"It’s quite possible for the Javett to be a catalyst in regenerating a dynamic programme of major exhibits and events. I’d like to see it becoming a lightning rod for generating interest in the art of Africa, synonymous with excellence in projecting the vision of the art of Africa and the vision of the artists that inhabit the continent."

The ambition really is to create a world-leading centre for art in Africa, he says.

"Why can’t we become an institute of that kind of standard? Of course we can, it’s quite possible. As an institute with a foot in academia, but its face to the public, we’d like to establish it as a campus on the continent for the art of Africa." 

The Javett family is investing most of the money needed to erect the building, which is already taking shape on the campus. After the building is complete, the family will lend its private art collection to fill one of the seven different galleries. Till has a mandate to buy more art and is confident he can persuade other private collectors to lend or donate their works to fill the other six rooms. Purchases will be chosen to fulfil the gallery’s mission to "consider, study, research, collect and present" the art of Africa.

He hopes to forge relationships with global counterparts such as the British Museum, the Metropolitan and smaller institutes for the exchange of art and to establish exchange fellowships and residencies.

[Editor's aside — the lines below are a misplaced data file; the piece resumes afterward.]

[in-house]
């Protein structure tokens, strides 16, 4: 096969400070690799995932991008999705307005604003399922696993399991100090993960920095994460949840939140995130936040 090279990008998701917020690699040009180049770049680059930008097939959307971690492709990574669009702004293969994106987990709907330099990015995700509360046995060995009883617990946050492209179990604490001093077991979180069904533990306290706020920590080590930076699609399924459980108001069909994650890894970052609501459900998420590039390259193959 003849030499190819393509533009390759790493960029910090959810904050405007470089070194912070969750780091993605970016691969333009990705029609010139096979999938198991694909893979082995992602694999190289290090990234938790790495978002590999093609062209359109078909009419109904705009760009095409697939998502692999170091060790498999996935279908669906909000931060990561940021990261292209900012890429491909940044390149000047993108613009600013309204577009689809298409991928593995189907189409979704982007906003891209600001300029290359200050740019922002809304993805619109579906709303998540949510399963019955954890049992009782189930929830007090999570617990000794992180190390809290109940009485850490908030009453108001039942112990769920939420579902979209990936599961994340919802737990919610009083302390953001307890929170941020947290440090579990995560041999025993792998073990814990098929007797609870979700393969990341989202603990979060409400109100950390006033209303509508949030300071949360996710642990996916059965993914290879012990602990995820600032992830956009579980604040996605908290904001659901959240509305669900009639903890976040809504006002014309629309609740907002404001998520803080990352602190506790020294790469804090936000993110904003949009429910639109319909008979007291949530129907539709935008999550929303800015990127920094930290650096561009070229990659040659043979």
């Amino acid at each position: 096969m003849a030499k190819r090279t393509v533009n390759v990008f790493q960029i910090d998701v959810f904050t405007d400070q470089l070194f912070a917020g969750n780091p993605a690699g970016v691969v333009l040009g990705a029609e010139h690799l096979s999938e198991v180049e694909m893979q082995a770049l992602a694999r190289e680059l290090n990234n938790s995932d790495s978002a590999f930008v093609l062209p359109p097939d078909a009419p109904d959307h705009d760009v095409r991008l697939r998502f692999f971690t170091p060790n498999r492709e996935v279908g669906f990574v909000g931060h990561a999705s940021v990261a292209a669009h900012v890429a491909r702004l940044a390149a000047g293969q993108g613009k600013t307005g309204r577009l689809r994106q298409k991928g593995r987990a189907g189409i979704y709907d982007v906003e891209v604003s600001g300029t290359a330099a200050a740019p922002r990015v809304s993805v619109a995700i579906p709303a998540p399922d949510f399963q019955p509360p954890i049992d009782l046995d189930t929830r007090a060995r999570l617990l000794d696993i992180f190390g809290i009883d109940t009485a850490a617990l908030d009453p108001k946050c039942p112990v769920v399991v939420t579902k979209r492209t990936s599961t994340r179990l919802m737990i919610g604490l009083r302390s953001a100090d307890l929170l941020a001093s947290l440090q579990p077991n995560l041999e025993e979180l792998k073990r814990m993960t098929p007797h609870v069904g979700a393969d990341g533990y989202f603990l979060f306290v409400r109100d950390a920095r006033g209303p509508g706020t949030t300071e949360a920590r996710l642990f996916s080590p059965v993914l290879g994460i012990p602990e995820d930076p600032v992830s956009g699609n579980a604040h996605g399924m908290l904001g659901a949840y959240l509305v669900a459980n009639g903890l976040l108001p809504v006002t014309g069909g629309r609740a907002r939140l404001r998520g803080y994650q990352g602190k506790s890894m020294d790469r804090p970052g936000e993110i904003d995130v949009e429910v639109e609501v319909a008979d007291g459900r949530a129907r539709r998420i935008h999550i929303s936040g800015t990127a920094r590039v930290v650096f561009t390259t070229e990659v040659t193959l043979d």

A new programme being developed at the University of Pretoria will offer a master’s degree in the conservation of tangible heritage. The Javett-UP will be involved and will offer international residency programmes for artists to spend time at the university to draw international attention to the art of Africa.

First, Till is trying to raise more money from the corporate world to complete the building. He quickly swings into a polished sales pitch.

"We are looking for financial partners to invest in the idea of what the Javett will be and wants to be and how their company can be associated with that vision and what sort of exposure they will receive," he says.

The building will span Lynnwood Road with a bridge that Till promises will be an extraordinary architectural element — a literal and figurative bridge between town and gown.

The gallery could become hugely popular with the students if it promotes art as a way for them to express their opinions and feelings about the issues affecting them.

"There are issues being played out and debated that affect students and art-making is very much part of that
process," Till says.

"We’d like to support discussions on campus around sustainable economy, culture and history and the Javett-UP can play a catalytic role in art-
making, discussion groups and creative activities.

"We’d like to see the students, even if they are not art students, feel some sense of engagement and excitement and pride in the fact that on their campus, they have an institute that one hopes will become an internationally acknowledged institution."

Another aim is to inculcate a love of art in schoolchildren by creating an innovative programme to bring them in to see and make things in the gallery.


This article was originally published by the Business Day.You can view the original article here.